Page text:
Archive for May, 2008

Blogging: From labor of love to paid labor

May 24, 2008

Blogging is at best and obsession, at worst a labor of love. In this almost six years, I have freely devoted my time (or obsession) to write it. Only twice have I received compensation in any form for it. In 2007, when I won the blogging award, a reader who came to visit from the US brought me a bottle of wine as a symbolic gift for the award.

This week, two readers, one a relative, sent me three packages of real, actual, unique, pure, unadulterated white corn flower for my arepas in response to my recent post.

I must be now in the upper income bracket for Venezuelan bloggers.

For which I will remain eternally grateful…

Chavez´ economic policy shifts as ¨solutions¨have not worked

May 21, 2008

The Government has spent about US$ 6 billion lowering the parallel swap
market rate and it ahs worked partially, not so much because it has
spent all that money, but because expenditures are down, interest rates
are up and the economy has been cooled down. Basically, the Government
has held the monetary mass constant since December while it sold US$ 6
billion in various instruments to lower the swap market rate.

Unfortunately, when you attack the effects, rather than the causes, you
really don’t resolve anything. The swap market rate is down, but prices
aren’t. Why? Because inventories were imported at a much higher
exchange rate and merchants are not ready to lose money. Additionally,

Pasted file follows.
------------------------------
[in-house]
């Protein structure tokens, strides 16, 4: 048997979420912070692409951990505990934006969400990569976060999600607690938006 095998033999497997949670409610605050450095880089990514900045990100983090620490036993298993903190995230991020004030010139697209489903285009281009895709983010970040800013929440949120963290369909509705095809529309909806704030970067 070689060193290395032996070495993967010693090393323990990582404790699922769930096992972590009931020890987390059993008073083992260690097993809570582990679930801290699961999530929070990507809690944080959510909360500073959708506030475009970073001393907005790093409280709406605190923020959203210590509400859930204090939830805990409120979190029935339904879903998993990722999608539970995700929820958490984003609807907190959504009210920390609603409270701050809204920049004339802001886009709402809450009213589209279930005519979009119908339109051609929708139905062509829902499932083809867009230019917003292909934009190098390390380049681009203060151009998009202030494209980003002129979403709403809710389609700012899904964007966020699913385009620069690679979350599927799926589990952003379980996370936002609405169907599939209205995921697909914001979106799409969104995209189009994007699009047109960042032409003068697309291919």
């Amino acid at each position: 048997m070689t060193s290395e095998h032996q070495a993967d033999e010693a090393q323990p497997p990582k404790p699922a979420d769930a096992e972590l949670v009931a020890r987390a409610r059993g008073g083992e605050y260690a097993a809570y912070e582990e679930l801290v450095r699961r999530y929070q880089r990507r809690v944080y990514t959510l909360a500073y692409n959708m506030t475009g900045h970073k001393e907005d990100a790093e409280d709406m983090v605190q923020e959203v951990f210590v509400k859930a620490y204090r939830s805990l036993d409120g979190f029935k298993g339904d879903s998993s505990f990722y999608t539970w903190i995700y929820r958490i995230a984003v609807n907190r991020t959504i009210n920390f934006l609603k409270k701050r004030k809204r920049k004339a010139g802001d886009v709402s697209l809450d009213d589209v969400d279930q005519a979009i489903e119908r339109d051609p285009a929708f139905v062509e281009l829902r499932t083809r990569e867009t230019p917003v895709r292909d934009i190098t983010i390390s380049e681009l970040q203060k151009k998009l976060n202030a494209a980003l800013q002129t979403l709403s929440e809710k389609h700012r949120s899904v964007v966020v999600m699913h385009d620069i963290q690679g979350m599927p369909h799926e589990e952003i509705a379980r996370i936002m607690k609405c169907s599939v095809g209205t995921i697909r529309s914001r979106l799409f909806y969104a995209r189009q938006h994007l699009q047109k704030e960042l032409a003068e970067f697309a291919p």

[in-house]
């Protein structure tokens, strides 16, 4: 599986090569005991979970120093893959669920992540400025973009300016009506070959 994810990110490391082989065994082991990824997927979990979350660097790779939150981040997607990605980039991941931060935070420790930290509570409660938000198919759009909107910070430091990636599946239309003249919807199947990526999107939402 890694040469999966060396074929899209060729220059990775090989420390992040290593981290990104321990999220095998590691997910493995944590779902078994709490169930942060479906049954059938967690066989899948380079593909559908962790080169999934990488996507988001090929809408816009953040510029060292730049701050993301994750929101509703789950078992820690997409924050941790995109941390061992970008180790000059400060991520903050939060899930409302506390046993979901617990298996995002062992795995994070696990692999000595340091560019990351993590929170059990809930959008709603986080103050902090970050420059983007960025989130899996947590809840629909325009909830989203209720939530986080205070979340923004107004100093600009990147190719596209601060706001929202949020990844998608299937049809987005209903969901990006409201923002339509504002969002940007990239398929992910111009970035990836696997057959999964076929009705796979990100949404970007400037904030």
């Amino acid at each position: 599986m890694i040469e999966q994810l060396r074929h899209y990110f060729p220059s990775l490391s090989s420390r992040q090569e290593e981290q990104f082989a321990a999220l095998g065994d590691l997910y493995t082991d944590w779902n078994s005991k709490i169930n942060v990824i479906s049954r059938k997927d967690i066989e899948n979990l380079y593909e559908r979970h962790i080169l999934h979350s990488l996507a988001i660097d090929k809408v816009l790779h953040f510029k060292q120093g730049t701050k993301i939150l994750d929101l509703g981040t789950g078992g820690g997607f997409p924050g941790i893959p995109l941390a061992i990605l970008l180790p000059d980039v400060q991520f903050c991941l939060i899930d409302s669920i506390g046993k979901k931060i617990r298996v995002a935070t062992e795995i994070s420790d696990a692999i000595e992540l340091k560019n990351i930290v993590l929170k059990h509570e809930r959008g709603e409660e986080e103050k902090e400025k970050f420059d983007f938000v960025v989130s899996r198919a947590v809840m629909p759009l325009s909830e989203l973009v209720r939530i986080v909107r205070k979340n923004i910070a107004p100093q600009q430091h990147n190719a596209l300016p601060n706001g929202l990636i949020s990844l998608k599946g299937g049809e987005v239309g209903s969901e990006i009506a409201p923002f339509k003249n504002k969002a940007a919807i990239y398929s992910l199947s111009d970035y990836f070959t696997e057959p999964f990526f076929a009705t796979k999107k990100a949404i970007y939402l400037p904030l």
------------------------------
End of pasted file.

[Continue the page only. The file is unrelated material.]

by moving Government deposits to the official banks all at once,
interest rates went up (more inflation, less credit) and while that
helped push the swap rate down (People were borrowing Bolivars to
speculate in the swap market at cheap rates), the issuing of ne
Venezuelan bonds helped push down the prices of Venezuelan bonds in the
international markets, which means that it will be more costly in the
future to issue new debt.

Essentially, the Government continues to be trapped in its inconsistent
policies, because Chief Economist Chavez has set some rules that go
against economic principles and only high oil prices are able to mask
the distortions.

At this juncture however, the Government faces a dilemma: How do you
explain to the population that the economy is slowing down at a time of
record oil prices? There are elections in November and the Government
ahs to jump start spending if it is to have any hope of winning a
majority of the Governorships and Mayoral races. And winning a majority
would in the end be a defeat, as it would be a remarkable victory by
the opposition just to be able to win more Governorships that last time
around.

Thus, the Government has decided to take a different approach, a clever
one at that, even if as usual there are problems in execution that need
to be resolved.

Yesterday, the Government issued a resolution forbidding local
financial institutions from buying any form of securities denominated
in Bolivars and issued by foreign institutions. Not only that, but it
ordered these institutions to get rid of the ones they already have
within ninety days.

Say what? You may be thinking…

You see, Venezuelan banks are only allowed to have foreign currency up
to 30% of their capital or equity. But Wall Street institutions are
very clever and creative, recall the subprime crisis. So, they invented